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Oscars 2017 : what the names of the movies are hiding

editorial & artculture & photo…

22 February 2017

The Oscar ceremony is fast approaching. In a little less than a week, we will finally know the names of the actors who will return home with a Hollywood statuette in hand. Like every year, many French people will watch this cultural rendezvous on the small screen. But before the show starts, do you know what elements are hiding behind the original titles of the nominated films? For the sake of detail, ABA English, an online English academy with millions of students around the world, explains how to interpret the five most curious titles of cinematographic works that will make a lot of talk this Sunday .

 1. La La Land (directed by Damien Chazelle)

The musical film with Emma Stone and Ryan Gosling is undoubtedly the favorite of the ceremony since he is nominated in more than half of the categories. The title, apparently simple enough to understand, actually hides two anglophone references. The American press uses the name "La La Land" to talk about the city of Los Angeles (often abbreviated as LA). This expression also indicates "having the head in the clouds", a characteristic trait shared by Mia and Sebastian, the two protagonists of the film.

 2. Moonlight (directed by Barry Jenkins)

The literal translation of Moonlight is "the light of the moon". However, the film deals with a slice of life of an African American teenager who lives in Miami's ill-fated neighborhoods and appears to be tormented by his sexual orientation. To understand the relationship between the title and the film, it is necessary to know that this cinematographic masterpiece is an adaptation of Tarell Alvin McCraney's play In Moonlight Black Boys Look Blue. This original title means "under the light of the moon, the black boys look blue." In this case, the word "blue" has a figurative meaning. It can mean "sad" or "melancholic".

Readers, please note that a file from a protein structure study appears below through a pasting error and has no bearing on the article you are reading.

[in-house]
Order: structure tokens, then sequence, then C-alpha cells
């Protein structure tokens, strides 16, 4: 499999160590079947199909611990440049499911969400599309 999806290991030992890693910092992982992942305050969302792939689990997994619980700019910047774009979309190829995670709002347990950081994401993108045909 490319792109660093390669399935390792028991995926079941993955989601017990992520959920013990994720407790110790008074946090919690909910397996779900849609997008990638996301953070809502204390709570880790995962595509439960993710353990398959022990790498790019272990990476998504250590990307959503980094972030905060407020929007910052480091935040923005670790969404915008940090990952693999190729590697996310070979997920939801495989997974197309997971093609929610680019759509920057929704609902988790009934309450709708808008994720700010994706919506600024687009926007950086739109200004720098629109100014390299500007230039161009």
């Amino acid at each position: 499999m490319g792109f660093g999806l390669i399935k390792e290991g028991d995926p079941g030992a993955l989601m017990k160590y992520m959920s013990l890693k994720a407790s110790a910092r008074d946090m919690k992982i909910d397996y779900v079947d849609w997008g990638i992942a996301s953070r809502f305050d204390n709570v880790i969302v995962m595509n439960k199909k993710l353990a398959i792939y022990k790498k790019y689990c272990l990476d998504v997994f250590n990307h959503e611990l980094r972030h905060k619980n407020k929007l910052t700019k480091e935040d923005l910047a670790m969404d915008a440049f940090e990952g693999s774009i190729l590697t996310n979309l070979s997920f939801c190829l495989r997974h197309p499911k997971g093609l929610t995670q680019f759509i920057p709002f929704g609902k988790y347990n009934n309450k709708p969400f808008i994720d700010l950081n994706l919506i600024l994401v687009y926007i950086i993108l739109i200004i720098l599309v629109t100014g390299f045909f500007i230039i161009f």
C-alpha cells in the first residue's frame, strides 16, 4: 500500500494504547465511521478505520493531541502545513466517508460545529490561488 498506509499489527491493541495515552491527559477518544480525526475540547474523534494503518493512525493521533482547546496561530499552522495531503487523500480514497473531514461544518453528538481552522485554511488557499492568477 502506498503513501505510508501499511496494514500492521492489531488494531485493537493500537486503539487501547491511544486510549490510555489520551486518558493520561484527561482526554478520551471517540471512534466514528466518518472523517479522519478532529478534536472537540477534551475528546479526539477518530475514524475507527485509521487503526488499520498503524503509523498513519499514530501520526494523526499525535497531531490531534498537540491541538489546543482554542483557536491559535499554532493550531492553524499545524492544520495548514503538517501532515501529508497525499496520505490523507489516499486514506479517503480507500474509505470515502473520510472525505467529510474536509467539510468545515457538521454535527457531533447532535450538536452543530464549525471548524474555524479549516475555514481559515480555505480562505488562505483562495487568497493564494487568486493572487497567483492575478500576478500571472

3. Fences (directed by Denzel Washington)

In his third film as director, the famous actor Denzel Washington decided to adapt to the cinema a theatrical work of the playwright August Wilson. Even though very few people grasp the different linguistic nuances of this original English title, it has been maintained in the headlines. The primary meaning of the word "fences" is "walls", like those that the protagonists build around their homes in the film. The title also refers to the invisible barriers that separate the characters very different from each other. Finally, "fence" comes from "defense", "defense" in French, and "fencing", a word from the same family, means "fencing". The title of the new film by Denzel Washington thus evokes battles, separations and a desire for protection.

 4. Hell or High Water (Comancheria in France, directed by David Mackenzie)

The title of this neo-western, with Jeff Bridges as a leading actor, refers to the English phrase "come hell or high water" which could be translated in French as "contre vents et tides". In France, in order to make this title more eye-catching, distributors have chosen to call it "Comancheria", the nickname of a geographical area that lies between the states of New Mexico and Texas, where fictitious history thought By David Mackenzie takes place.

 5. Zootopia (Zootopie in France, directed by Byron Howard and Rich Moore)

The original title of Disney's new animated film is a mix of two different words: zoo and utopia. This invented word evokes an imaginary place, unreal, like the one that the American production company offers us to discover on the screen.

 Maria Perillo, Chief Learning Officer of ABA English, commented: "We observe that fewer and fewer titles of films are being translated today. Keeping the original title can allow the French to take a little more interest in English and to learn current expressions and ready-made phrases that often inspire titles of cinematographic works.

 The Oscars ceremony is a good opportunity to improve your English, as well as watch the films nominated in V.O. Rendez-vous on 26th February to know the names of the winners!